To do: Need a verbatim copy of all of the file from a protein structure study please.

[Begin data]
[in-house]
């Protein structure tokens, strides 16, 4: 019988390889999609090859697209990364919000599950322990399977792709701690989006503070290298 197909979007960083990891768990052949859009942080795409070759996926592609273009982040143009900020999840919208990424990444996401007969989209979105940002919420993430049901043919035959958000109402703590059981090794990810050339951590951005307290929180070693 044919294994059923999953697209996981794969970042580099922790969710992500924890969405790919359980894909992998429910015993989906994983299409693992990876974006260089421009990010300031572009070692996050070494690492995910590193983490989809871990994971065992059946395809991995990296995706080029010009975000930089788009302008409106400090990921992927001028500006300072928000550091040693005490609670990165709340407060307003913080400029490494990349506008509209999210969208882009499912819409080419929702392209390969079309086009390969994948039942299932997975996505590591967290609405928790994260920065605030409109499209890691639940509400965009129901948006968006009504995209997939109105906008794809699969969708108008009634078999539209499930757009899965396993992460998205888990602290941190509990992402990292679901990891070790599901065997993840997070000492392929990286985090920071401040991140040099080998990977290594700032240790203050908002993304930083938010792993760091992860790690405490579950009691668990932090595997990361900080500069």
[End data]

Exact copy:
[in-house]
């Protein structure tokens, strides 16, 4: 019988390889999609090859697209990364919000599950322990399977792709701690989006503070290298 197909979007960083990891768990052949859009942080795409070759996926592609273009982040143009900020999840919208990424990444996401007969989209979105940002919420993430049901043919035959958000109402703590059981090794990810050339951590951005307290929180070693 044919294994059923999953697209996981794969970042580099922790969710992500924890969405790919359980894909992998429910015993989906994983299409693992990876974006260089421009990010300031572009070692996050070494690492995910590193983490989809871990994971065992059946395809991995990296995706080029010009975000930089788009302008409106400090990921992927001028500006300072928000550091040693005490609670990165709340407060307003913080400029490494990349506008509209999210969208882009499912819409080419929702392209390969079309086009390969994948039942299932997975996505590591967290609405928790994260920065605030409109499209890691639940509400965009129901948006968006009504995209997939109105906008794809699969969708108008009634078999539209499930757009899965396993992460998205888990602290941190509990992402990292679901990891070790599901065997993840997070000492392929990286985090920071401040991140040099080998990977290594700032240790203050908002993304930083938010792993760091992860790690405490579950009691668990932090595997990361900080500069």